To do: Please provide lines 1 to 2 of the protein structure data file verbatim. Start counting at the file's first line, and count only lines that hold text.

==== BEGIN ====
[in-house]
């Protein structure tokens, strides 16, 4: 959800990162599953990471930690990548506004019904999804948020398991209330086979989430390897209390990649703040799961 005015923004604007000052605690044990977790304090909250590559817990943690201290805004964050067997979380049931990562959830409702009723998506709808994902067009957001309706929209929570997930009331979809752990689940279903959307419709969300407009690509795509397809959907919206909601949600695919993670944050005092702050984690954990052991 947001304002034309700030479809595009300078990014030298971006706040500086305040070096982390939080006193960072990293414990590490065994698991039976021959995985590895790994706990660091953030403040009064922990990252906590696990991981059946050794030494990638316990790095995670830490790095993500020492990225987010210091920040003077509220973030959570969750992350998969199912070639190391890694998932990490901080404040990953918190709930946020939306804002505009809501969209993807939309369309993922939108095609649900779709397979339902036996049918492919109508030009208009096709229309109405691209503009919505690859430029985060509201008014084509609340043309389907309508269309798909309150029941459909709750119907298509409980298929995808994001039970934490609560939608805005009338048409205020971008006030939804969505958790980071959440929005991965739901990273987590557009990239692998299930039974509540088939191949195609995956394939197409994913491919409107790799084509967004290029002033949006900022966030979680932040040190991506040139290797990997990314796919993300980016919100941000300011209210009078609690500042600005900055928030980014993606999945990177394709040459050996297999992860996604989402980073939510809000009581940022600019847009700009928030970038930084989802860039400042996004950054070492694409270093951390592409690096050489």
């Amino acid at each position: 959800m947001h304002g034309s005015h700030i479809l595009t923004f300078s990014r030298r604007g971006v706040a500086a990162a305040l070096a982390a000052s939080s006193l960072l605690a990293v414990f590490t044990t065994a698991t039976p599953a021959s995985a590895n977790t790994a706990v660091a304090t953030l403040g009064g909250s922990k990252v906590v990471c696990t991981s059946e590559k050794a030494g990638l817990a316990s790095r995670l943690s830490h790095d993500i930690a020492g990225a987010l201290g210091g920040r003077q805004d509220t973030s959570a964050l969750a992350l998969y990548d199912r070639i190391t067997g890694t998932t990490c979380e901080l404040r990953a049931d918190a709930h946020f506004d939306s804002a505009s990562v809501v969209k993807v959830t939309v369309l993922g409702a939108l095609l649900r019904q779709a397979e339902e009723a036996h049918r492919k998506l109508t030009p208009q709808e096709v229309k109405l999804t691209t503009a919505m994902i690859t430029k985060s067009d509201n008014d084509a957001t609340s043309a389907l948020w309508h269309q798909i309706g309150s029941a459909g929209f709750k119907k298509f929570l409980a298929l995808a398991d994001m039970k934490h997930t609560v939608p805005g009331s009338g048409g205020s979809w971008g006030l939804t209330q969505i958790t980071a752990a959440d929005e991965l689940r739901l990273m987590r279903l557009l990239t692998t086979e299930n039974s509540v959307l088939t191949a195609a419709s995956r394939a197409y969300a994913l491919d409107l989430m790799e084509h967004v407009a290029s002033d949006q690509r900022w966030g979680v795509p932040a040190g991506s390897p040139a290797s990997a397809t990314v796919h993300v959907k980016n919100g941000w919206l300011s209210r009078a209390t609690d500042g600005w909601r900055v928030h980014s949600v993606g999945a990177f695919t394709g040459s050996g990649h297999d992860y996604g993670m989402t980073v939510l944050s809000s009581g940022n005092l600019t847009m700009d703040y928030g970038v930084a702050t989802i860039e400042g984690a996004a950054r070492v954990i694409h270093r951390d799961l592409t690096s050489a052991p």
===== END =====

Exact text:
[in-house]
């Protein structure tokens, strides 16, 4: 959800990162599953990471930690990548506004019904999804948020398991209330086979989430390897209390990649703040799961 005015923004604007000052605690044990977790304090909250590559817990943690201290805004964050067997979380049931990562959830409702009723998506709808994902067009957001309706929209929570997930009331979809752990689940279903959307419709969300407009690509795509397809959907919206909601949600695919993670944050005092702050984690954990052991 947001304002034309700030479809595009300078990014030298971006706040500086305040070096982390939080006193960072990293414990590490065994698991039976021959995985590895790994706990660091953030403040009064922990990252906590696990991981059946050794030494990638316990790095995670830490790095993500020492990225987010210091920040003077509220973030959570969750992350998969199912070639190391890694998932990490901080404040990953918190709930946020939306804002505009809501969209993807939309369309993922939108095609649900779709397979339902036996049918492919109508030009208009096709229309109405691209503009919505690859430029985060509201008014084509609340043309389907309508269309798909309150029941459909709750119907298509409980298929995808994001039970934490609560939608805005009338048409205020971008006030939804969505958790980071959440929005991965739901990273987590557009990239692998299930039974509540088939191949195609995956394939197409994913491919409107790799084509967004290029002033949006900022966030979680932040040190991506040139290797990997990314796919993300980016919100941000300011209210009078609690500042600005900055928030980014993606999945990177394709040459050996297999992860996604989402980073939510809000009581940022600019847009700009928030970038930084989802860039400042996004950054070492694409270093951390592409690096050489």